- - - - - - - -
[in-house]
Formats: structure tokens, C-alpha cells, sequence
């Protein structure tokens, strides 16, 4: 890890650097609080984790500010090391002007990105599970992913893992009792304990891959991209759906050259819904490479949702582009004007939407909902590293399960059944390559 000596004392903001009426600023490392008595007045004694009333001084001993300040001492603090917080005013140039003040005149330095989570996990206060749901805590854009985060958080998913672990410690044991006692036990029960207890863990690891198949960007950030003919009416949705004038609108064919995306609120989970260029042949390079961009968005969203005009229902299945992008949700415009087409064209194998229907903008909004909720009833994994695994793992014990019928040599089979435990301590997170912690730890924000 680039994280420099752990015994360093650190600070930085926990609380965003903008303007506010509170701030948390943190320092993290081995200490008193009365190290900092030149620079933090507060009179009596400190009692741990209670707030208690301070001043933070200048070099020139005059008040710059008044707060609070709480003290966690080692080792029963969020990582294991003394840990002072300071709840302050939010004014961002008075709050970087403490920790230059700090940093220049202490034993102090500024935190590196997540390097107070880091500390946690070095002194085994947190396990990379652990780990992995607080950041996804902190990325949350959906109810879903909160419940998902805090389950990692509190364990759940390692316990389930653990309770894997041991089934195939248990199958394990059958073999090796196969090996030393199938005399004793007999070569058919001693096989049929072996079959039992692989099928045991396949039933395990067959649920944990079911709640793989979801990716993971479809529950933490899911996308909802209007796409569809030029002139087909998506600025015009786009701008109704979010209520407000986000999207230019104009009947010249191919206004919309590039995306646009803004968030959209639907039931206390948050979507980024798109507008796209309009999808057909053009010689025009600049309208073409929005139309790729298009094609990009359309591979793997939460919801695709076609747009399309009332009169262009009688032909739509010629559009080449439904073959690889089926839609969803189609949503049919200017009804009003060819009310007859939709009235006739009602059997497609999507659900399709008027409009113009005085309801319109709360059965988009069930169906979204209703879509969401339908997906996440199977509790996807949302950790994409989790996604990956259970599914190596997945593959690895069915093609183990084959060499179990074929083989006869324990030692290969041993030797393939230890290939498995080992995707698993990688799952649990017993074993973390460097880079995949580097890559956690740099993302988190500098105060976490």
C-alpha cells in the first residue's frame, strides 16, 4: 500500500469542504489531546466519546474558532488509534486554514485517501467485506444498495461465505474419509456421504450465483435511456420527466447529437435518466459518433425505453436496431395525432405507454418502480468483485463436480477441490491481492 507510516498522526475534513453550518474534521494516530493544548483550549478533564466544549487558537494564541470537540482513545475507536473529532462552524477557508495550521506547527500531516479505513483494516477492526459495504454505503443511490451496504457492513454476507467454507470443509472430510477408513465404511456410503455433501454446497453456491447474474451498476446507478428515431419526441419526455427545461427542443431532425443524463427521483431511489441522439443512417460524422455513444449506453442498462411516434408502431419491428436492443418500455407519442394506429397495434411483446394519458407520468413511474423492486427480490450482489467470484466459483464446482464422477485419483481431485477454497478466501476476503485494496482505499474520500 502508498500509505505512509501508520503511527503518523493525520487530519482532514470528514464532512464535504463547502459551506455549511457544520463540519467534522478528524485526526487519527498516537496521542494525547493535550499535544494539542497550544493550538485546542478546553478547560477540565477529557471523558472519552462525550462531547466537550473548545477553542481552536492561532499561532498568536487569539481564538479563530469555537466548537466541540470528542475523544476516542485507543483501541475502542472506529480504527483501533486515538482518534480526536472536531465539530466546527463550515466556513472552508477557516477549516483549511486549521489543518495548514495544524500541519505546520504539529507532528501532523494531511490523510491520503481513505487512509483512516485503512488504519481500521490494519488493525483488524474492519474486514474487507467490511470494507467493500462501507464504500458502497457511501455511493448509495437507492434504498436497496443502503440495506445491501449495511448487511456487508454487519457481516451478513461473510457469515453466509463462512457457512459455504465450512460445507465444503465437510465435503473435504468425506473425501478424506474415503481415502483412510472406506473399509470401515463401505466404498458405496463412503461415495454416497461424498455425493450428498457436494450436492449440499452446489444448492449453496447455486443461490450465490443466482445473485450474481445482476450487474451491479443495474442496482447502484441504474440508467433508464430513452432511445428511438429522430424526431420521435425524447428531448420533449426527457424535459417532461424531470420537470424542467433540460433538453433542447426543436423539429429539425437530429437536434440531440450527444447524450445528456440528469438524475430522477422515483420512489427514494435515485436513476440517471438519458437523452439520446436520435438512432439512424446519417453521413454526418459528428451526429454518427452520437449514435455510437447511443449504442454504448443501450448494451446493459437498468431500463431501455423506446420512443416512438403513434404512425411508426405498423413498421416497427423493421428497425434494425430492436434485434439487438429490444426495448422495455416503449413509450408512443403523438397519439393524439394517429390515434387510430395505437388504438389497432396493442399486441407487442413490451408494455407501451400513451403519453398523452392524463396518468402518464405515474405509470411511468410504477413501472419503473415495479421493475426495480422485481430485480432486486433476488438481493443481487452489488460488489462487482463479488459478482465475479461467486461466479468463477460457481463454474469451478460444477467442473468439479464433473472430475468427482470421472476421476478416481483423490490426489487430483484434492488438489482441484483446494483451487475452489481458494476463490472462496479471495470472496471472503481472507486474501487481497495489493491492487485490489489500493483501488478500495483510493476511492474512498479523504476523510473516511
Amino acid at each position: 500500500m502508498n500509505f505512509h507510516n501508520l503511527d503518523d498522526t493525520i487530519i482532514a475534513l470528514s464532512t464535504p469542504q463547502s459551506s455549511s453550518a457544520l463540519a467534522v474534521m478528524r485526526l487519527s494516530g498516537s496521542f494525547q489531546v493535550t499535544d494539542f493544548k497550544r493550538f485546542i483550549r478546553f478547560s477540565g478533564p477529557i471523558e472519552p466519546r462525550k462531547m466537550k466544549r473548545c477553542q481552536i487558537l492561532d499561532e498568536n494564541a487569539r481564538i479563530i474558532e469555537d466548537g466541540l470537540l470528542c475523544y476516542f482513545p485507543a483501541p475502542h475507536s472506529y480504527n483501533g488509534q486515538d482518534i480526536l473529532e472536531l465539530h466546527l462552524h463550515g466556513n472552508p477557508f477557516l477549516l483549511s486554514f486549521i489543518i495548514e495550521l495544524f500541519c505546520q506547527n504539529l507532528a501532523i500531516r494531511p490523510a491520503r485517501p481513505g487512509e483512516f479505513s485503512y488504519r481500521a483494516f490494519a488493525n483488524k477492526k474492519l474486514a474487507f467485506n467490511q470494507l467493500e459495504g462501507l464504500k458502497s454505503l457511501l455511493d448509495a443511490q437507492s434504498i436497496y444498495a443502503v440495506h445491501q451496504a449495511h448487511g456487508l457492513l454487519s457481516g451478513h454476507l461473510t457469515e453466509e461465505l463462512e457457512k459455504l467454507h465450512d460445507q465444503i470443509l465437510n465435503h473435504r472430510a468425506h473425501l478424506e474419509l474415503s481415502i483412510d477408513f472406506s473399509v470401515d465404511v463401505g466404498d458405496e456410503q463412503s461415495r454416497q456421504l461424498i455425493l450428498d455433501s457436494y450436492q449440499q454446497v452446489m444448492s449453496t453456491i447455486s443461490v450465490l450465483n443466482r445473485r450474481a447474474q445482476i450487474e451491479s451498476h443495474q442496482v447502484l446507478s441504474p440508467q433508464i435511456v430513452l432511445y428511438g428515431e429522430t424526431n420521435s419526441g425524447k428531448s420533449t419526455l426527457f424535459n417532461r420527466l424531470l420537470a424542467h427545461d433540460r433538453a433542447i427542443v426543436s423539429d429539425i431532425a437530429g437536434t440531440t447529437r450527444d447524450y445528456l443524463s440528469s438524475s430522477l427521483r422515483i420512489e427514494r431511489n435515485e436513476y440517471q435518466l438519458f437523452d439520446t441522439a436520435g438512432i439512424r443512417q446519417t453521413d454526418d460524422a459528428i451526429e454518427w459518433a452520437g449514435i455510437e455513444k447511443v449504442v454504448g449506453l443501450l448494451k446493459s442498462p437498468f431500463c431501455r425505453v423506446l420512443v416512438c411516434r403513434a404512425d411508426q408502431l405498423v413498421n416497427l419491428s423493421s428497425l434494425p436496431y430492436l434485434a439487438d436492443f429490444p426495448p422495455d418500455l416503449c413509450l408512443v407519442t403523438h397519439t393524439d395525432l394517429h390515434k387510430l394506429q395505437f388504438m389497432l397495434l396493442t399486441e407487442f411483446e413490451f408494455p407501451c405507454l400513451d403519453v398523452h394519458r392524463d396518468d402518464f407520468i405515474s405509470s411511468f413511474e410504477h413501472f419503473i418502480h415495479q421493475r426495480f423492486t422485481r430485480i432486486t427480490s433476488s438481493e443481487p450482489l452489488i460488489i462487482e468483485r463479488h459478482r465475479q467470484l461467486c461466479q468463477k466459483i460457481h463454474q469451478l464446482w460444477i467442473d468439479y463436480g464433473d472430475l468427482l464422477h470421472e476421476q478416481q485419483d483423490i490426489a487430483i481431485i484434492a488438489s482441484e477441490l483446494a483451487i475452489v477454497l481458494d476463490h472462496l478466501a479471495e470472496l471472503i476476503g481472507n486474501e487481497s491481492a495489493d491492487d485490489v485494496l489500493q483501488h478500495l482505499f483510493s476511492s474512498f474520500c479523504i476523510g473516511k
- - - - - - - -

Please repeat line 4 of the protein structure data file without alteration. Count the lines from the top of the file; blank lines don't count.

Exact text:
C-alpha cells in the first residue's frame, strides 16, 4: 500500500469542504489531546466519546474558532488509534486554514485517501467485506444498495461465505474419509456421504450465483435511456420527466447529437435518466459518433425505453436496431395525432405507454418502480468483485463436480477441490491481492 507510516498522526475534513453550518474534521494516530493544548483550549478533564466544549487558537494564541470537540482513545475507536473529532462552524477557508495550521506547527500531516479505513483494516477492526459495504454505503443511490451496504457492513454476507467454507470443509472430510477408513465404511456410503455433501454446497453456491447474474451498476446507478428515431419526441419526455427545461427542443431532425443524463427521483431511489441522439443512417460524422455513444449506453442498462411516434408502431419491428436492443418500455407519442394506429397495434411483446394519458407520468413511474423492486427480490450482489467470484466459483464446482464422477485419483481431485477454497478466501476476503485494496482505499474520500 502508498500509505505512509501508520503511527503518523493525520487530519482532514470528514464532512464535504463547502459551506455549511457544520463540519467534522478528524485526526487519527498516537496521542494525547493535550499535544494539542497550544493550538485546542478546553478547560477540565477529557471523558472519552462525550462531547466537550473548545477553542481552536492561532499561532498568536487569539481564538479563530469555537466548537466541540470528542475523544476516542485507543483501541475502542472506529480504527483501533486515538482518534480526536472536531465539530466546527463550515466556513472552508477557516477549516483549511486549521489543518495548514495544524500541519505546520504539529507532528501532523494531511490523510491520503481513505487512509483512516485503512488504519481500521490494519488493525483488524474492519474486514474487507467490511470494507467493500462501507464504500458502497457511501455511493448509495437507492434504498436497496443502503440495506445491501449495511448487511456487508454487519457481516451478513461473510457469515453466509463462512457457512459455504465450512460445507465444503465437510465435503473435504468425506473425501478424506474415503481415502483412510472406506473399509470401515463401505466404498458405496463412503461415495454416497461424498455425493450428498457436494450436492449440499452446489444448492449453496447455486443461490450465490443466482445473485450474481445482476450487474451491479443495474442496482447502484441504474440508467433508464430513452432511445428511438429522430424526431420521435425524447428531448420533449426527457424535459417532461424531470420537470424542467433540460433538453433542447426543436423539429429539425437530429437536434440531440450527444447524450445528456440528469438524475430522477422515483420512489427514494435515485436513476440517471438519458437523452439520446436520435438512432439512424446519417453521413454526418459528428451526429454518427452520437449514435455510437447511443449504442454504448443501450448494451446493459437498468431500463431501455423506446420512443416512438403513434404512425411508426405498423413498421416497427423493421428497425434494425430492436434485434439487438429490444426495448422495455416503449413509450408512443403523438397519439393524439394517429390515434387510430395505437388504438389497432396493442399486441407487442413490451408494455407501451400513451403519453398523452392524463396518468402518464405515474405509470411511468410504477413501472419503473415495479421493475426495480422485481430485480432486486433476488438481493443481487452489488460488489462487482463479488459478482465475479461467486461466479468463477460457481463454474469451478460444477467442473468439479464433473472430475468427482470421472476421476478416481483423490490426489487430483484434492488438489482441484483446494483451487475452489481458494476463490472462496479471495470472496471472503481472507486474501487481497495489493491492487485490489489500493483501488478500495483510493476511492474512498479523504476523510473516511